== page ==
The Healthy Teacher Project 2 – Interview with Andrew Hutchinson

What is The Healthy Teacher Project? 

In this interview, I talk with Andrew Hutchinson, a Director of English at a comprehensive school.

We talk about the routines Andrew follows to keep healthy. The challenge of his 65-hour-a-week job and his career through education including a period where he stepped away from teaching.

Andrew copes with the rigors of the job with a positive, fair and hardworking attitude. I certainly found the things he does inspiring and will consider them for my own work.

Listen to the full interview:

 

 

Andrew’s top tips:

Keep physically fit

Andrew took up running and said that had a positive impact on his physical and mental health.

“You’re dealing with 100 teenagers a day, if you’re not mentally and physically fit you’re finished. You could have the best lesson in the world, but if you’ve not got the energy you’ll bomb. Your personality is crucial – that’s dumbed down if you’re tired and not feeling good.”

Start every day with a clean slate

“I don’t take yesterday into tomorrow – with myself, with other teachers or with the students. Every day is a new start. I’m a realist, but a positive realist, how can we make this work, rather than what are the problems.”

Meditation, mindfulness, spirituality.

“Just to be still is beneficial. Not to stress when there are moments of great tension and pressure. Stress is real, there’s massive pressure from SLT and the teachers. You do need strategies to deal with this stress – meditation and prayer and dedication to something I believe in has been really helpful.”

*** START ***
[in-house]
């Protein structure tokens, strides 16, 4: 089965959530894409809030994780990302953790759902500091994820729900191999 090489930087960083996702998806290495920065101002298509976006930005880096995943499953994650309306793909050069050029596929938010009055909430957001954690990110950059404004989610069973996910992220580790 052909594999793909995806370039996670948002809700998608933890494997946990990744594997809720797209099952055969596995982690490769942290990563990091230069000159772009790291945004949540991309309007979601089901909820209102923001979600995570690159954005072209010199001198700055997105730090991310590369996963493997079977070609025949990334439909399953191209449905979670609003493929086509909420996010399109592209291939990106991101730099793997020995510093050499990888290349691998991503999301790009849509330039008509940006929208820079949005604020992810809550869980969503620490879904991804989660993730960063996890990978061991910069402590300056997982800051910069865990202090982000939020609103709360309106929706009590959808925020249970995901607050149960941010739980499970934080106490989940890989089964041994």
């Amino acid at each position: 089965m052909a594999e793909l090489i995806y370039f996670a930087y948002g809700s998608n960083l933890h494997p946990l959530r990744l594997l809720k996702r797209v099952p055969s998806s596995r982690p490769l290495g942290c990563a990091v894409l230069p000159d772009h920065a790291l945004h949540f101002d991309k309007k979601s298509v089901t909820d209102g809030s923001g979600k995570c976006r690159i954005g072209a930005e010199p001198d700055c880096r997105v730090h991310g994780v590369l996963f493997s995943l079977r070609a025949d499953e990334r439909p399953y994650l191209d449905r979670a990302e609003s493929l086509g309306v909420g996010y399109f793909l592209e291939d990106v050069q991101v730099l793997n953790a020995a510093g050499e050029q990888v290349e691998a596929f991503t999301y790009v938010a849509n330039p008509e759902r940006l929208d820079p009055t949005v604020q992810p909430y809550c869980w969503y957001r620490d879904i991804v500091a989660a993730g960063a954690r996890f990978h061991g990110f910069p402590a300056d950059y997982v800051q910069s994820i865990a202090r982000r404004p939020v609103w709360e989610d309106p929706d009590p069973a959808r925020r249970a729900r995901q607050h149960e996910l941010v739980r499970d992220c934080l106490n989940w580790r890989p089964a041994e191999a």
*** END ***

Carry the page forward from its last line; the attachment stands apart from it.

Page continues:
Understand yourself

“Know thyself, live with thyself – if you understand who you are and how you function then you’ll be able to deal with pressure, you’ll understand where that pressure comes from. If you’ve analyzed yourself, you know there are certain situations that will cause stress and pressure. For example, I know that I take on too much… they’re good things to do but they should be done over a longer period of time. It’s stupid because I know it’s my failing – I’m working on not doing that as much.” 

“You may be a very talented person, but you have weaknesses – know them.”

Don’t underestimate the challenge

“The amount of time we spend in front of 30 young people – part acting, part parent, part manager, part teacher for five hours a day plus meetings. You need time to recover. The pressure you’re under is intense and immense.” 

Be aware of self-medication

“Most teachers self-medicate on anything that makes them feel better, be aware of this and try to ensure it’s balanced,Andrew said he medicates with his spirituality which is healthy, but if you were doing the same with wine – perhaps it wouldn’t be.

Know when to stop

“The biggest reason English teachers leave the profession is marking – marking doubles your job… Unless I have to, I don’t work weekends until Sunday afternoon.” 

Work to live, don’t live to work

“Don’t let teaching become your entire life – make sure you’ve got a life outside of school. The advise I would give is stay physically fit, our school has invested in a gym for staff. It’s a very positive vibe for the staff.”

Talk about it

“Talk to your partner, family, friends – try to get them to understand your challenges without moaning.”

Could these apply to you to make you happier and healthier?

 


Get involved in The Healthy Teacher Project:
What do you do to stay healthy?
What is stopping you stay healthy?
I’d like to talk to you – drop me an e-mail: Luke@LukeRichardson.co.uk.

Interested in education, writing and creativity? Join my mailing list here.
Interested in education, writing and creativity? Join my mailing list here.

 

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